Hearty endeavours

March 17, 2016 | By | Reply More

Eusog look deep for Pirate procedure

Eusog’s production of The Pirates of Penzance this week is promised to contain a strong line in modernisation, as has become a tradition with the company’s Gilbert and Sullivan shows,

After they moved last year’s production of Gondoliers from Venice to Oxbridge and into the modern era, the promise of a more modern style of comedy, aiming to “push the company’s boundaries” is an intriguing one.

Pirates - photo Oliver Buchanan Photography

Pirates in rehearsal – photo Oliver Buchanan Photography

The Pirates of Penzance is the most popular of Gilbert and Sullivan’s operas. The comedy revolves around a crew of orphan pirates who are as sensitive as they are fierce and cowardly as they are handsome.

It is certainly ripe for modernisation, as the crew is run on the sort of rules you might find for a late Victorian business with indentured crew members and the like, not to mention a lawyer’s attention to finicky detail.

Taking on the updating is director Charlie Ralph, whose forays into the world of comedy have come both inside and outwith Edinburgh University circles. He was a member of The Edinburgh Revue and also does improv comedy with a group called Viking Longboat.

“Becoming trained in making anything funny on the spot and adapting humour to any situation has been particularly helpful for Pirates,” he told Æ. “The kind of classical humour in that show is not the kind of thing most directors would typically be used to working with.”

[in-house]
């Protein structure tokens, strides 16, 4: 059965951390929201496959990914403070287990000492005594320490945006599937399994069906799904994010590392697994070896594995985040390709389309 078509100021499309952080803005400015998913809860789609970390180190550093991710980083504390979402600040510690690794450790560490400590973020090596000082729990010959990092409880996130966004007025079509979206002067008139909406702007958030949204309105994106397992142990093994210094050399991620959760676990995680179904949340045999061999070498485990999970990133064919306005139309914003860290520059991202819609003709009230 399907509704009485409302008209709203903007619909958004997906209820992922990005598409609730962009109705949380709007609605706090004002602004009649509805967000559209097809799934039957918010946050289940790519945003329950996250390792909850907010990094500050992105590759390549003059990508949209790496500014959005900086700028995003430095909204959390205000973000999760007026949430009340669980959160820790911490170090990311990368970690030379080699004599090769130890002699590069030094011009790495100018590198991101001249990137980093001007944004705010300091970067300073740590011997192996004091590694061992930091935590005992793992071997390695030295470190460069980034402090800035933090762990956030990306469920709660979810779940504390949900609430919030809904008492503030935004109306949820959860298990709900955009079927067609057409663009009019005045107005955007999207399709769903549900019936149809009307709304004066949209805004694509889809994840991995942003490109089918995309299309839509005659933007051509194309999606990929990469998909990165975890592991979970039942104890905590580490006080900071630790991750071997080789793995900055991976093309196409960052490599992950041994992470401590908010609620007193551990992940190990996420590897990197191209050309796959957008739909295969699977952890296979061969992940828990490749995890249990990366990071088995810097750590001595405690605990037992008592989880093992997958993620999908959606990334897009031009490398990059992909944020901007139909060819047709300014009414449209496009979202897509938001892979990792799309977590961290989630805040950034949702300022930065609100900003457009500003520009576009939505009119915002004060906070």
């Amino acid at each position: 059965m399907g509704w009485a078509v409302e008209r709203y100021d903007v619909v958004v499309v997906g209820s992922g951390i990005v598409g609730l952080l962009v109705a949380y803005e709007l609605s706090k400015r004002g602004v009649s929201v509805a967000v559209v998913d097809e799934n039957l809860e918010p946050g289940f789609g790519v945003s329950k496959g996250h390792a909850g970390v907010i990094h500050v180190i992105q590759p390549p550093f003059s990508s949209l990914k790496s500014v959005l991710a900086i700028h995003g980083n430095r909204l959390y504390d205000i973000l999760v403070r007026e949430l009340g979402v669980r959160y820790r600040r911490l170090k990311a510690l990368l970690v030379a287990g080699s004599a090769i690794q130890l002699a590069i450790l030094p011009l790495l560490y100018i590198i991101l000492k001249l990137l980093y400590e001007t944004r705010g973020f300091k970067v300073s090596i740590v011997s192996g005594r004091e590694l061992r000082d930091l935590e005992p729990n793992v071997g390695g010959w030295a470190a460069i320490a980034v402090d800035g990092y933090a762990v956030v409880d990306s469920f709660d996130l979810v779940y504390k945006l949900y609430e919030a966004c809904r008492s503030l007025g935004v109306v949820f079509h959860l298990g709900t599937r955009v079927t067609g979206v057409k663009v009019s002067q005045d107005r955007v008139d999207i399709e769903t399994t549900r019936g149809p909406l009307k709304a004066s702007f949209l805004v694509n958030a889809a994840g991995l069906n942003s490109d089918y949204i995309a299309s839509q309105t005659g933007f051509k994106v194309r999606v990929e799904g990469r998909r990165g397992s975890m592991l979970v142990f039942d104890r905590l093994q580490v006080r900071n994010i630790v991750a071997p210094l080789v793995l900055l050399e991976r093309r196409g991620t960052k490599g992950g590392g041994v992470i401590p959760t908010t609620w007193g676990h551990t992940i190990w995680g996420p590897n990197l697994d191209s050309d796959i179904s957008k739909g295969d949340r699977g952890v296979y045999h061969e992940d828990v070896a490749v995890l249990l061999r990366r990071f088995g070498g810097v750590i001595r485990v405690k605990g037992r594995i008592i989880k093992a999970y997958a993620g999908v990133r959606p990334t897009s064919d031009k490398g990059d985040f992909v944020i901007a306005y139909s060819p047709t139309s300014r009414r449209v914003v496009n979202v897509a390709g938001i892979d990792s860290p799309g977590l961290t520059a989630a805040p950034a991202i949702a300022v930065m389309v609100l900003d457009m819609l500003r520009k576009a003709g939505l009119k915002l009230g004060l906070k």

the what and the why

It is intriguing to learn, then, what Ralph brings to a plot which depends on the hook that one of the pirates, Frederick, is due to leave their company as he reaches his maturity at the age of 21. Only to discover that as he was born on the leap day of a leap year, he has technically only had four birthdays and will have to stay on for rather longer.

Policemen. Photo Oliver Buchanan Photography

Policemen – in rehearsal. Photo Oliver Buchanan Photography

“When most people attempt to modernise work they often think that the most important thing to change is the where and when,” he says. “I believe it is more important to look at the what and why.

“Gilbert and Sullivan’s views are a little outdated and the story’s traditional sensibilities don’t lend themselves well to a modern audience,” he continues.

“In my production I have attempted to stay true to the origins and roots of the story – while updating some of the characters and motivations. Don’t worry though, all the language is true to the original, there won’t be any mentioning of Made In Chelsea or The Only Way Is Essex.”

With a show filled with colourful characters; from Frederic himself to Ruth, the handmaiden desperate to become a pirate, and assortments of pirates, maidens and policemen who lot is not always a happy one, how has Ralph helped his cast of 22 translate their satire for a modern audience?

“I have become very used to working relentlessly on individual one-line jokes, to make them as funny as possible” he says, “I have tried to bring that attention to detail to Pirates.

“In addition I have taught the cast a lot about the willingness to humiliate oneself and be the butt of jokes in order to increase the humour.”

The proof of Ralph’s endeavours are revealed at the Pleasance Theatre all this week. What ever the success of his own updating, he is very aware of the importance of the creative team his is part of, including choreographer Meera Pundya and musical director Will Briant.

All three are new to the company and, as Charlie Ralph acknowledges: “Eusog are showing how bold they are by giving us all a chance to lend new voices to a company favourite.”

Listing

The Pirates of Penzance
Pleasance Theatre 60 The Pleasance, EH8 9TL
Tuesday 15 – Saturday 19 March
Evenings: 7.30pm; Matinee Sat: 2.30pm.
Tickets from: www.sparkseat.com/

ENDS

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